Das Platforms / Contemporary Art

Now he's out in public and everyone can see

by Robyn Stuart

04 Jul 2013

In the afternoon of 27 October 2002, Mr Christopher Harris was waiting on platform 7 at Sydney’s Redfern station when a train arrived and a young man got off, accompanied by two women. The young man moved toward Mr Harris, saying: "What the fuck are you staring at?" Mr Harris got up and walked to the edge of the platform. He looked towards the city, presumably checking that there were no trains coming from that direction. He then jumped down onto the track. A train was in fact approaching platform 5 from the opposite direction, that is, travelling towards the city. He ran directly across the path of the train, attempting to reach the safety of platform 5. He managed to place his hands on the platform, but was unable to pull himself up before the train was upon him. He was struck by the train and died almost at once. From beginning to end, that is from the time the young man got off the train, until the time the train struck Mr Harris, twenty-eight seconds elapsed.

Most of the previous paragraph is taken from the judgment of Justice Kirby, who on the 24 February 2004 sentenced the young man to 3 years of imprisonment after a jury found him guilty of manslaughter. The judgment is largely devoid of any biographical data about man charged. He was 17. He had no previous convictions, a loving family, was well-regarded at school. He was drunk. He stated numerous times that he didn’t intend to do any physical harm to Mr Harris, and didn’t expect that Mr Harris would act the way he had.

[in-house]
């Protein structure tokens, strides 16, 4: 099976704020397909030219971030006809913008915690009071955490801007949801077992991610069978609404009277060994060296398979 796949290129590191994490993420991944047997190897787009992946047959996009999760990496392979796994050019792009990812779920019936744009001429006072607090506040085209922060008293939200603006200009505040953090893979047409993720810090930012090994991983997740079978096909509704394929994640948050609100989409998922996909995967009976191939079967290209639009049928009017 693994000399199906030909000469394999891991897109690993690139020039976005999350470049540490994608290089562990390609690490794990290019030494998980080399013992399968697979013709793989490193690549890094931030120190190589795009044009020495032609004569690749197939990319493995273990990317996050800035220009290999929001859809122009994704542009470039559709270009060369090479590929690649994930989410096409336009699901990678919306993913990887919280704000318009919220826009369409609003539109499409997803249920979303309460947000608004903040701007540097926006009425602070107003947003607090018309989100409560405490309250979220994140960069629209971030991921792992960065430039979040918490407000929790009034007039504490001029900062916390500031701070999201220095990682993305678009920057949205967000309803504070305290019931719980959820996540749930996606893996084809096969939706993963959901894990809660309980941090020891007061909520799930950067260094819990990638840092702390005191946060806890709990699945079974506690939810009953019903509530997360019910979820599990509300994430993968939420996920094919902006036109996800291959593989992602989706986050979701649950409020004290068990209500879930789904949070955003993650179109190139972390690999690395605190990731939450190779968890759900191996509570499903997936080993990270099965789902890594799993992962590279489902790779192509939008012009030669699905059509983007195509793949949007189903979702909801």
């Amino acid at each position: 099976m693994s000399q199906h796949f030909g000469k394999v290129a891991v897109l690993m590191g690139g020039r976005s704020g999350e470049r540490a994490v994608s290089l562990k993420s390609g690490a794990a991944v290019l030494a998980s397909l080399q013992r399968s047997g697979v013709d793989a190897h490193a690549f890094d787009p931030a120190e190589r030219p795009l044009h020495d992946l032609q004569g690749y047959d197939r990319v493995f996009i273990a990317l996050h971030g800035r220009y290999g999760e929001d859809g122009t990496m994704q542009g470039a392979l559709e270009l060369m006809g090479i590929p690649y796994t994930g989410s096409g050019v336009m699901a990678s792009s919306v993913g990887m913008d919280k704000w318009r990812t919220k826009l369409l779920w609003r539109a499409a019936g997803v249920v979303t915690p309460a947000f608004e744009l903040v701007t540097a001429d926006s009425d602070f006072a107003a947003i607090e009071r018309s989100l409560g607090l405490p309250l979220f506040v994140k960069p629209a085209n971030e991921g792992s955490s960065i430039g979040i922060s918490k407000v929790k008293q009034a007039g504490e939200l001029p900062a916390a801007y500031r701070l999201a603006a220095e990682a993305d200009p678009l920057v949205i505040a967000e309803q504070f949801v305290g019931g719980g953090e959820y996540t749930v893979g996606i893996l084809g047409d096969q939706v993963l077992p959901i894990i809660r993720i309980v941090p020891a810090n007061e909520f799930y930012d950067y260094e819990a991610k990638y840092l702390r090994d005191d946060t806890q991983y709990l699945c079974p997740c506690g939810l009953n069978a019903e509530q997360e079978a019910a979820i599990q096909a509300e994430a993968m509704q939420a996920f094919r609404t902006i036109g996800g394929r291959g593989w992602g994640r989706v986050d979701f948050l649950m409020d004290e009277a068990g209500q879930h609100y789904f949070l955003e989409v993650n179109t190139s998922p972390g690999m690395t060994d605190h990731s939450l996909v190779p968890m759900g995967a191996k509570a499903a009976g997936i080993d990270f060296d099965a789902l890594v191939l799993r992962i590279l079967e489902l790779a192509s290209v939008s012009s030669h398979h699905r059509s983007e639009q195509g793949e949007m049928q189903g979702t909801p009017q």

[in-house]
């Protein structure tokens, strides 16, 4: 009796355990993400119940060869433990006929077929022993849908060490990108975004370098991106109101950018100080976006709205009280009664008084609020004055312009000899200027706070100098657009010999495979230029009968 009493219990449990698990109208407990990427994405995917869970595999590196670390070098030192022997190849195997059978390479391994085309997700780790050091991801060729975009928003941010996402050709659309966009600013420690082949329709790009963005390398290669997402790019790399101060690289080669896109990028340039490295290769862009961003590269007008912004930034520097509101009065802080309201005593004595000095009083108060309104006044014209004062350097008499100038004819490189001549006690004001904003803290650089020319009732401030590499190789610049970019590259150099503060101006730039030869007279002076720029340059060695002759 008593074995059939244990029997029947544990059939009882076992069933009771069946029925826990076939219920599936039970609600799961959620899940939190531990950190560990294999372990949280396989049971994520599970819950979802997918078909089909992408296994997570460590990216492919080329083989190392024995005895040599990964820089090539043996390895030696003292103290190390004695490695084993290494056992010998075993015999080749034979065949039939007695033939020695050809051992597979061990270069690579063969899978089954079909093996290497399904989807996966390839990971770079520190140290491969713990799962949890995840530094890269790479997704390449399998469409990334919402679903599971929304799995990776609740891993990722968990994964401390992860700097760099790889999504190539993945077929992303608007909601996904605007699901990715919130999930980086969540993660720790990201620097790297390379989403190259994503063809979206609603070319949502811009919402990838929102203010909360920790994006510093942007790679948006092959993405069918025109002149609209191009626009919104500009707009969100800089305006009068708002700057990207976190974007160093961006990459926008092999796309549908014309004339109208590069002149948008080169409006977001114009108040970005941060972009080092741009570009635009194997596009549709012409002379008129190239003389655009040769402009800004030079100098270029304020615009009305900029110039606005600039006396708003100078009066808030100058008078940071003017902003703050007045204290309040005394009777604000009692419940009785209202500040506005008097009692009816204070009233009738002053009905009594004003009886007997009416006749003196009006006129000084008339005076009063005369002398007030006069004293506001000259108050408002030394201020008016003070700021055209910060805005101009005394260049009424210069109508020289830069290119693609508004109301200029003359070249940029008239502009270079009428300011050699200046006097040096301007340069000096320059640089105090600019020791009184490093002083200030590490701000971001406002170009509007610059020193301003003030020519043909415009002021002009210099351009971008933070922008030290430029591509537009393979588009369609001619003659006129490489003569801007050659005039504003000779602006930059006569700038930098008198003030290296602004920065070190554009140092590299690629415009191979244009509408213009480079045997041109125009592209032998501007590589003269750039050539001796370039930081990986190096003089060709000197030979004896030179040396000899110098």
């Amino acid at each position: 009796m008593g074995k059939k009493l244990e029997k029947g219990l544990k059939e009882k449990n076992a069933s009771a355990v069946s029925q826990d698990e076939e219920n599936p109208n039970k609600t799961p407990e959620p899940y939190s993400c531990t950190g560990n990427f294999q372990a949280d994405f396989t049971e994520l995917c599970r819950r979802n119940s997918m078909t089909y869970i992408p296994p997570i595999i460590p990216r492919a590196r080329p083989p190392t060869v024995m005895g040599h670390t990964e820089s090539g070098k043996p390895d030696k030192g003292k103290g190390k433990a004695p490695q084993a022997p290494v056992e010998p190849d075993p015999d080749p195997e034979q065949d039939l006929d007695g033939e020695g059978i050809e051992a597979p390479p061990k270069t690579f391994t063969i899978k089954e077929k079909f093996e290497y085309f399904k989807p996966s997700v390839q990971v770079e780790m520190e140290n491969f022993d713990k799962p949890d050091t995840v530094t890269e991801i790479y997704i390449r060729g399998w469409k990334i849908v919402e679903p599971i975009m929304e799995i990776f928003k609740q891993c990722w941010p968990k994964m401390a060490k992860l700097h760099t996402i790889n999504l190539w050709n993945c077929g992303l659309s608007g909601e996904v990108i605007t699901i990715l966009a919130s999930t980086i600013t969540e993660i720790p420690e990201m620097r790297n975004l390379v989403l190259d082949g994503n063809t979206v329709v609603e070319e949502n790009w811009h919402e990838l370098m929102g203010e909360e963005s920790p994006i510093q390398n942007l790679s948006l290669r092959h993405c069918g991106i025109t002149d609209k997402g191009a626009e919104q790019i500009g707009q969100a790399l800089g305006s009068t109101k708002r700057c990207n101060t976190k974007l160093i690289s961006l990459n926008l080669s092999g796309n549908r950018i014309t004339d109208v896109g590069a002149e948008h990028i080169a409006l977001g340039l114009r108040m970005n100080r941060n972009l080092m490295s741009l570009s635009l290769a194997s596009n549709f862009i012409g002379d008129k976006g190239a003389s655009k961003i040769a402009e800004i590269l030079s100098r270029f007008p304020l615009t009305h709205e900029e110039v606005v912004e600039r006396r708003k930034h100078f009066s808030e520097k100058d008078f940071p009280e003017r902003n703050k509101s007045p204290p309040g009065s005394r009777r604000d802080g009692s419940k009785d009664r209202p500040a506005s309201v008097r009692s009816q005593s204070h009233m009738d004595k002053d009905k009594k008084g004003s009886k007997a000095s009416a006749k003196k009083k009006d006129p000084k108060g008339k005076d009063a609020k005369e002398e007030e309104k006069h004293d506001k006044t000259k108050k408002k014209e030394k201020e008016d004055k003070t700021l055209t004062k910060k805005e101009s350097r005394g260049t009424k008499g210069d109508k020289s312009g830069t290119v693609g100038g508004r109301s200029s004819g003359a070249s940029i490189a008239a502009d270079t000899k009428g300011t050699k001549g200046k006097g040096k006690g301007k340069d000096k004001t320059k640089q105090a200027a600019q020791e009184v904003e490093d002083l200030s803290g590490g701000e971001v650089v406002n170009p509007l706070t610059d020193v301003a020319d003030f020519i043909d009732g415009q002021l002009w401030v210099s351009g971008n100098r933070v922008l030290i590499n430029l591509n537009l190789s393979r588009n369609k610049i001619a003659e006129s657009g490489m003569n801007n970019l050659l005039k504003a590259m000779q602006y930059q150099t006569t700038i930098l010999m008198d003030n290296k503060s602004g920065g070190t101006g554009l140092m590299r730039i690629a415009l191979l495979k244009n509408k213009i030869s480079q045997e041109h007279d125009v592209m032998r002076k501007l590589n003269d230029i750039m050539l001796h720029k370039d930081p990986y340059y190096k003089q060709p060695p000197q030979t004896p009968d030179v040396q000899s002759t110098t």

I find this story very evocative. Perhaps because the only link I can find to it is to the actual judgment – presumably there was a lot of coverage in the media at the time, but there’s scant trace of it now, just this simple skeleton of facts.

It’s hard to imagine how different this would be if it had happened just a couple of years later. Mr Harris died when the internet was still a child, at least when compared with the great sprawling behemoth series of tubes that it is now. There were blogs in 2002, of course (there were blogs in 1983), but it was just on the cusp of when video blogs were surfacing, and it was still 3 years until YouTube. For all the potential scandal that was involved here, the internet was silent about it.

Not so for Tiger Woods. In November 2009, Tiger Woods ran into a fire hydrant in his SUV, and his wife smashed a window with one of his golf clubs and pulled him out, bleeding and unconscious. And the internet talked about it. This is the very simple premise for Natalie Bookchin’s work Now he’s out in public and everyone can see (2012), which is showing as part of Direct Democracy at the Monash University Museum of Art. It’s an installation in a darkened room, with screens hanging at different heights, some on, some off. People sit in their homes and speak to webcams. They’re talking about a crime, or maybe several different crimes. It’s hard to tell. There’s mention of a golf club, there’s frequent mention of race. Someone screeches that there’s a “black man in the white house”. Bookchin found that the “vloggers kept slipping – they’d be talking about Woods, then suddenly about Barack Obama." Sometimes all the screens turn on in unison, and there’s a general cacophony shouting. Sometimes a young woman patiently explains that “they’re just physically wired in a totally different way than we are”.

The inclusion of Bookchin’s work within Direct Democracy is interesting: it could be read as a curatorial statement about the value of opening up the process of story-telling as an internet free-for-all, as opposed to the relative autocracy of having a single judge being the only person whose comments are recorded. In showcasing the problematic American relationship with race, there might be a tendency for Australia visitors to feel superior, so it’s fitting that upon emerging from the room Will French’s Black Jack (a union Jack in black cloth) hangs from the wall. There’s nothing resolved about our relationship with race, unless it’s the sentiment – repeated frequently by Bookchin’s vloggers – that “I’m not a racist, but”.

Direct Democracy at the Monash University Museum of Art www.monash.edu.au/muma/exhibitions/upcoming/direct-democracy.html April 26 - July 6 2013